Well, I disagree with your conclusion. The drivers are physically linked, yet the chamber in front of the rear driver does change volume. Not sure how else to say it. Visualize the chamber at the beginning and ending of the driver stroke. I'm not going to draw a picture.
post #43 of 75
This thread makes me laugh so hard.

Cone A (outer cone) separates the atmosphere from the enclosure volume. All of that cone area gets used for Sd.
Cone B (inner cone) separates the atmosphere from the enclosure volume. All of that cone area gets used for Sd.
So, A+B=Sd total.

If there was a dust cap over the hole, sealing off the inner cone, then cone B would separate the inner volume between speaker cones and the enclosure volume. It would not have any interaction with the atmosphere and thus not contribute to adding to the Sd.

In this picture, is the Sd the sum of the 12 drivers or just the opening size? Same concept as this multi-coned woofer.
da8b8443_vbattach244467.jpeg
post #44 of 75
Quote:
Originally Posted by Bigus View Post

Well, I disagree with your conclusion. The drivers are physically linked, yet the chamber in front of the rear driver does change volume. Not sure how else to say it. Visualize the chamber at the beginning and ending of the driver stroke. I'm not going to draw a picture.

Ok, since you and imagic insisted so many times that you are correct, I took a long look at the pics on the company website and NOW I can see a compression chamber. The pic further below on the same page had me confused. I WAS WRONG and I will start a new thread thusly titled if you like.

I'm not ready to admit both cones add together to create Sd larger than cross sectional area (because by definition that is wrong and impossible) but I do see that they are able to use a good portion of the traditionally defined Sd under compression, which may have value but is not the same thing.
Edited by diy speaker guy - 12/1/12 at 6:02pm
post #45 of 75
Quote:
Originally Posted by Looneybomber View Post

This thread makes me laugh so hard.
Cone A (outer cone) separates the atmosphere from the enclosure volume.

No it doesn't, it's got a hole in it.
Quote:
In this picture, is the Sd the sum of the 12 drivers or just the opening size? Same concept as this multi-coned woofer.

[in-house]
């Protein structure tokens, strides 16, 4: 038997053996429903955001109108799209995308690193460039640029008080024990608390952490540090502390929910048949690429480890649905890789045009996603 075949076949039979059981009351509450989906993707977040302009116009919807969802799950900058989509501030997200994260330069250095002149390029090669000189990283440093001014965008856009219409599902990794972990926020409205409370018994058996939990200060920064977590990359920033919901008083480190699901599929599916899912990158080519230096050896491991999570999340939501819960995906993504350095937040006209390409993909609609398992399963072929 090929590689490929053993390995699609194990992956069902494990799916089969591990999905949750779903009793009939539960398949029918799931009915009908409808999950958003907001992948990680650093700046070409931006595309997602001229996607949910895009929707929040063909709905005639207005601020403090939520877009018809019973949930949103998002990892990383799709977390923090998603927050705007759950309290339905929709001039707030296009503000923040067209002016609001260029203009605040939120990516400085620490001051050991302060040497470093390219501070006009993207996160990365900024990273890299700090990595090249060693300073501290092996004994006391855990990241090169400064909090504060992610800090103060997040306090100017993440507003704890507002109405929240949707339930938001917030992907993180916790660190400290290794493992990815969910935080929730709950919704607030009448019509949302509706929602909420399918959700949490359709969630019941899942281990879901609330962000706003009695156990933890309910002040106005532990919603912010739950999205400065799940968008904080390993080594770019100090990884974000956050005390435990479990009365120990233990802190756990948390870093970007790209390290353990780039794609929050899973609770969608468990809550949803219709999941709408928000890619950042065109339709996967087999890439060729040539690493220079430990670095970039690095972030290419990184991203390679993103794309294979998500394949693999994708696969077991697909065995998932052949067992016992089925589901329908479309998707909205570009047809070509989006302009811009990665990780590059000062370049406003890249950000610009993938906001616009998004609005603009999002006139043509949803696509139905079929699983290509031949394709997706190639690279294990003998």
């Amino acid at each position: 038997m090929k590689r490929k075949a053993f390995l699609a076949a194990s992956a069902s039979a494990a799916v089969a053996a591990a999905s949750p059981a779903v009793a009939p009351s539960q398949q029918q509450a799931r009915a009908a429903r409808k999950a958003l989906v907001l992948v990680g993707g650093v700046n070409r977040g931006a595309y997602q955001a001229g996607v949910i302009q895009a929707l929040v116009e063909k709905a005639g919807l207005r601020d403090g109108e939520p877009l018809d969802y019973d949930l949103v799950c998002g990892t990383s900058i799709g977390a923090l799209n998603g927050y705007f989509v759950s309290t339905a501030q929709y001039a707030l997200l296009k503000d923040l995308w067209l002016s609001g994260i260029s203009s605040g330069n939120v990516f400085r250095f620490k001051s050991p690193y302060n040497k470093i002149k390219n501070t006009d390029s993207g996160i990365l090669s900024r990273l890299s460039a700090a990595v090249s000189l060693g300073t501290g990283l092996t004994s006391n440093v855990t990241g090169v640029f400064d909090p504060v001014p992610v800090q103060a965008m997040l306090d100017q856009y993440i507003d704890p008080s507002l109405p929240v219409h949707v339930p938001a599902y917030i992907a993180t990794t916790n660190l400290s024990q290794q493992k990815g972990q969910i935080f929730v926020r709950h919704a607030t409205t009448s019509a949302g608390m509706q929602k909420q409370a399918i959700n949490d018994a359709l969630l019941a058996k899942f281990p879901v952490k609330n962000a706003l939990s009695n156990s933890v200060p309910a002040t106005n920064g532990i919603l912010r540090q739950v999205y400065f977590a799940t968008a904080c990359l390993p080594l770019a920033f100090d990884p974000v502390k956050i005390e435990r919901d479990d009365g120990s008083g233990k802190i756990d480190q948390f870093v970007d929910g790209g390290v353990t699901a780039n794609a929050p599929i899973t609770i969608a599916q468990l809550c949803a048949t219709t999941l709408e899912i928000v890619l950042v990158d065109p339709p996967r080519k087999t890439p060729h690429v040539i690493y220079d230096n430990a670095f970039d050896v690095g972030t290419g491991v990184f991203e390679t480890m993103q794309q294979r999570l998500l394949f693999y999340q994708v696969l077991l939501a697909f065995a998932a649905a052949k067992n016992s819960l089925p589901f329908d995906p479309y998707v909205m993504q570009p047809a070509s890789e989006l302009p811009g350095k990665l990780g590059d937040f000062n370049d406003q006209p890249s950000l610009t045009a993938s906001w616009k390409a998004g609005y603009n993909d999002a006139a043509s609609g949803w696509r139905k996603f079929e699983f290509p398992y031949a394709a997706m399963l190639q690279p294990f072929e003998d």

No it isn't the same concept, see my reply above. I was wrong about compression but not about Sd. Compression isn't the same thing as Sd, which is defined as cross sectional area. But I don't want to take this any further, I see my mistake and that's all I was after.
Edited by diy speaker guy - 12/1/12 at 6:03pm
post #46 of 75
I'm not sure traditional concept of SD is really helpful here. Mark explained it well enough. There is an SD of the outer driver, and an SD of the inner driver, and both contribute to swept volume.
post #47 of 75
The traditional definition of Sd is fine, it explains why a cone shape doesn't have any more Sd than a flat shape with the same cross sectional area even though there's way more surface area on the cone than the flat disk, and it explains why there is no extra Sd with this driver. Surface area has nothing at all to do with Sd, only cross sectional area. You could make a cone a mile deep with a sq mile of surface area and it wouldn't push any more air than a flat disc of the same cross sectional area. You could put a bunch of extra cones with holes in the middle inside this mile long cone and it still wouldn't push any more air.

I see compression (now that I've looked close) but no extra Sd. None of my analogies were any good for the compression aspect (they weren't meant to be) but they all hold up fine as a comparison to Sd. A manifold is NOT the same thing, it's analogous to a row of snowplows, not a single snowplow with stacked blades one in front of the other.